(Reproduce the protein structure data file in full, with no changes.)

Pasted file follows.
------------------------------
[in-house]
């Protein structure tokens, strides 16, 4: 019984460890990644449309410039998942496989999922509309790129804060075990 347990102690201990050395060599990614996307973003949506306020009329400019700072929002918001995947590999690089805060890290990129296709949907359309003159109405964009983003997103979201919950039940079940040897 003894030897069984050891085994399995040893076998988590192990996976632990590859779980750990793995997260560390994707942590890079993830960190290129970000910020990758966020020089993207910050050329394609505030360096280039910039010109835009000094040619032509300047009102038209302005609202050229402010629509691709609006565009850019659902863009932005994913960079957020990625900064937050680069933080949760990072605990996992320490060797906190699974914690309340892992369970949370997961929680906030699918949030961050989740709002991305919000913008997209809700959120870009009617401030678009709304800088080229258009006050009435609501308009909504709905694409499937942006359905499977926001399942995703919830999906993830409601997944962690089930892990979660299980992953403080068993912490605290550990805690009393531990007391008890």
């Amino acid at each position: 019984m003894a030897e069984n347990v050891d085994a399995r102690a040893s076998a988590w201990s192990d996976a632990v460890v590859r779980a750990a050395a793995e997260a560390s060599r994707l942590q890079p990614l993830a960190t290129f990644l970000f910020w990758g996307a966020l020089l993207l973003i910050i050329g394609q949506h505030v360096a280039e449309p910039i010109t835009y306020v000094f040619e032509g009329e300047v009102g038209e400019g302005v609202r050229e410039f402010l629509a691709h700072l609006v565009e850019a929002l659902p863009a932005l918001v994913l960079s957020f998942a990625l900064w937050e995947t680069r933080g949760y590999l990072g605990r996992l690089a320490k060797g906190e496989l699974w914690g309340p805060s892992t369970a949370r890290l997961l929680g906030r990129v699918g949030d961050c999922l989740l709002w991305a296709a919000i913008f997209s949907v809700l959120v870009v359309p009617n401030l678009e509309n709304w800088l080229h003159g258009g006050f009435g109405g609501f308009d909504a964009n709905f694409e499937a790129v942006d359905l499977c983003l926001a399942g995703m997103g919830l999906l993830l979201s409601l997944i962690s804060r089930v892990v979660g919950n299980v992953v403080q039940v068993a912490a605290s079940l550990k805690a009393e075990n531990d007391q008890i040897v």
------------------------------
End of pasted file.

[in-house]
């Protein structure tokens, strides 16, 4: 019984460890990644449309410039998942496989999922509309790129804060075990 347990102690201990050395060599990614996307973003949506306020009329400019700072929002918001995947590999690089805060890290990129296709949907359309003159109405964009983003997103979201919950039940079940040897 003894030897069984050891085994399995040893076998988590192990996976632990590859779980750990793995997260560390994707942590890079993830960190290129970000910020990758966020020089993207910050050329394609505030360096280039910039010109835009000094040619032509300047009102038209302005609202050229402010629509691709609006565009850019659902863009932005994913960079957020990625900064937050680069933080949760990072605990996992320490060797906190699974914690309340892992369970949370997961929680906030699918949030961050989740709002991305919000913008997209809700959120870009009617401030678009709304800088080229258009006050009435609501308009909504709905694409499937942006359905499977926001399942995703919830999906993830409601997944962690089930892990979660299980992953403080068993912490605290550990805690009393531990007391008890």
């Amino acid at each position: 019984m003894a030897e069984n347990v050891d085994a399995r102690a040893s076998a988590w201990s192990d996976a632990v460890v590859r779980a750990a050395a793995e997260a560390s060599r994707l942590q890079p990614l993830a960190t290129f990644l970000f910020w990758g996307a966020l020089l993207l973003i910050i050329g394609q949506h505030v360096a280039e449309p910039i010109t835009y306020v000094f040619e032509g009329e300047v009102g038209e400019g302005v609202r050229e410039f402010l629509a691709h700072l609006v565009e850019a929002l659902p863009a932005l918001v994913l960079s957020f998942a990625l900064w937050e995947t680069r933080g949760y590999l990072g605990r996992l690089a320490k060797g906190e496989l699974w914690g309340p805060s892992t369970a949370r890290l997961l929680g906030r990129v699918g949030d961050c999922l989740l709002w991305a296709a919000i913008f997209s949907v809700l959120v870009v359309p009617n401030l678009e509309n709304w800088l080229h003159g258009g006050f009435g109405g609501f308009d909504a964009n709905f694409e499937a790129v942006d359905l499977c983003l926001a399942g995703m997103g919830l999906l993830l979201s409601l997944i962690s804060r089930v892990v979660g919950n299980v992953v403080q039940v068993a912490a605290s079940l550990k805690a009393e075990n531990d007391q008890i040897v």